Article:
France-Lise McGurn: Percussia at Simon Lee Gallery, London
Jan 24, 2020 – Feb 22, 2020
PR: The artist presents new paintings, works on paper and site-specific wall paintings across both gallery floors. The exhibition coincides with a major site-specific commission by the artist on view at Tramway in Glasgow
The atmospheric practice of France-Lise McGurn transports the viewer from the public realm of the gallery and into the most personal quarters of the artist’s life: her studio, her bedroom, her mind and musings. McGurn’s figurative practice delivers a wholly immersive experience, launching the viewer into a three-dimensional world of the intimate and relatable. The sensual and physical nature of the works on display here are echoed in the exhibition’s title Percussia. A derivative of the word percussion or its Latin origin percussio, the title suggests power and strength while simultaneously alludes to the lyrical femininity of her figures that move rhythmically through the space bringing harmony to the exhibition.
The figures that occupy McGurn’s world belong to her imagination. These archetypal women and men, often portrayed in states of undress, whether in groups, in pairs or alone, recline in both ecstasy and agony. At times they appear bare and exposed, huddled in tense tableaux, seemingly withdrawn in defence. Elsewhere, McGurn’s characters are languid, bathed in an air of euphoria. Individually the figures are quiet and subtle, symbols of the interiority of the body and self, while collectively we see a congregation of figures evoking a sense of belonging and power. For McGurn, humanity – in all its excitement, intimacy, poignancy, boredom and disappointment – is worth uncovering.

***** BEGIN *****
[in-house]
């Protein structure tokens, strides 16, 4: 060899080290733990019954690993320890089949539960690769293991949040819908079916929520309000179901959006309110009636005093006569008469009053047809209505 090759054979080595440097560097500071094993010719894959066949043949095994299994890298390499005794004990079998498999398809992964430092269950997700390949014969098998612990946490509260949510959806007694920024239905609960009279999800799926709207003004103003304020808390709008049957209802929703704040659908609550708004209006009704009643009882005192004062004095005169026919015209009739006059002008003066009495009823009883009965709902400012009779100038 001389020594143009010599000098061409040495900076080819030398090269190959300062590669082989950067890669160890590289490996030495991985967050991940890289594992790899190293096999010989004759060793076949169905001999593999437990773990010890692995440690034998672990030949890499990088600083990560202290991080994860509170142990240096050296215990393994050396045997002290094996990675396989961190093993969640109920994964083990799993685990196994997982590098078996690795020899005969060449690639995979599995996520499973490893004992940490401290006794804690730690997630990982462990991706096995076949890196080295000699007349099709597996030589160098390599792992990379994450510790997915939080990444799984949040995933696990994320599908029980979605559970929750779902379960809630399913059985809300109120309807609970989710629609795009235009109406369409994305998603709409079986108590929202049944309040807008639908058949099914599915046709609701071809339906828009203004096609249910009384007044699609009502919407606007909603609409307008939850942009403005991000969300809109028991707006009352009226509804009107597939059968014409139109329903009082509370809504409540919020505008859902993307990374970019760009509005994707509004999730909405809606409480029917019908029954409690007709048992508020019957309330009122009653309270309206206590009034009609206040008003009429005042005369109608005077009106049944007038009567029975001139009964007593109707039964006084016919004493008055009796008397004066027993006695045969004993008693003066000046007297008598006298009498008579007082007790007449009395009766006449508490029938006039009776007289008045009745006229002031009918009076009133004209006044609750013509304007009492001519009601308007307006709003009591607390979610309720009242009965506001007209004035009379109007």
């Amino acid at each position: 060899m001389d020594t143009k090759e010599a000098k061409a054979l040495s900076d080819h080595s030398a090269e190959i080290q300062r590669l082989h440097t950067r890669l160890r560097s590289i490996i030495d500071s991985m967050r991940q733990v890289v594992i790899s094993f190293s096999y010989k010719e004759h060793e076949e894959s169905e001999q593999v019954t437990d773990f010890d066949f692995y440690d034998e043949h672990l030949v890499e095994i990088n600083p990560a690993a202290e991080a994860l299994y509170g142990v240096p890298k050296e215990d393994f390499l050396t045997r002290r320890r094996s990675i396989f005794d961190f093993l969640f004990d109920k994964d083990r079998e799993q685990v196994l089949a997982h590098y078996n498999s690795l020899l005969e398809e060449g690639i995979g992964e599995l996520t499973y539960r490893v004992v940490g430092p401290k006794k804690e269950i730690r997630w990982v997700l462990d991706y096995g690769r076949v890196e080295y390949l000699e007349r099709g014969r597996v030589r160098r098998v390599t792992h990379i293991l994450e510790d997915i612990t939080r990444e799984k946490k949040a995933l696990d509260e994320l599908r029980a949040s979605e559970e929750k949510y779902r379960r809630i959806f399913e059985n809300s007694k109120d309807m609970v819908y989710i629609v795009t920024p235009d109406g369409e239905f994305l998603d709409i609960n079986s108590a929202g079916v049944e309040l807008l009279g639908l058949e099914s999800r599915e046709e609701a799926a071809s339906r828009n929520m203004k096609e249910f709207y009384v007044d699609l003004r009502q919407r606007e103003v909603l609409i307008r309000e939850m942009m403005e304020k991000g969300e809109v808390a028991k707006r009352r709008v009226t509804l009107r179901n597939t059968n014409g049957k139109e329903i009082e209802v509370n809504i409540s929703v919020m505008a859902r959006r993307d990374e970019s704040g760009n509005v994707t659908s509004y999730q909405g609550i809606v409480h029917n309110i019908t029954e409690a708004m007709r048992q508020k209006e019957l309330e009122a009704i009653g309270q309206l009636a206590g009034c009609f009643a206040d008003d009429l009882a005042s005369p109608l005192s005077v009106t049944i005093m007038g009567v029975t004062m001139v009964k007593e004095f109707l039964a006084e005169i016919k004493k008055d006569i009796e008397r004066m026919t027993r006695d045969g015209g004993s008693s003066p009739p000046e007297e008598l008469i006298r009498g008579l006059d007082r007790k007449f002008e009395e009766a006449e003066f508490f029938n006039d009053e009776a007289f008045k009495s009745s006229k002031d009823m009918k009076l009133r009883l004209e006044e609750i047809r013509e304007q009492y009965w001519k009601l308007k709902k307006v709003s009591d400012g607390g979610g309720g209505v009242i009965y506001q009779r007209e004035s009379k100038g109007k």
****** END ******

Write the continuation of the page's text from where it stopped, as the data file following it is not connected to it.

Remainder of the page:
Fluidity distinguishes McGurn’s practice. Her capricious compositions are, in their freedom of form and expression, unrestrained, while her application of paint transcends the canvas, bleeding onto the gallery walls. Charged with a sense of urgency, the loose outlines of her figures escape the boundaries of the traditional picture plane, while her the bare backgrounds of her canvases gives a further sense of weightlessness and abandonment to her compositions. Presented alongside the paintings is a new suite of works on paper in which fragments of the drawings spill out of their frames that have been uniquely crafted by the artist. Like their painted counterparts, these works emanate a sense of freedom, a loss of inhibition and illustrate an exploration of the ephemeral and transitory qualities of both art and life.
Courtesy the artist and Simon Lee Gallery. Photo: Ben Westoby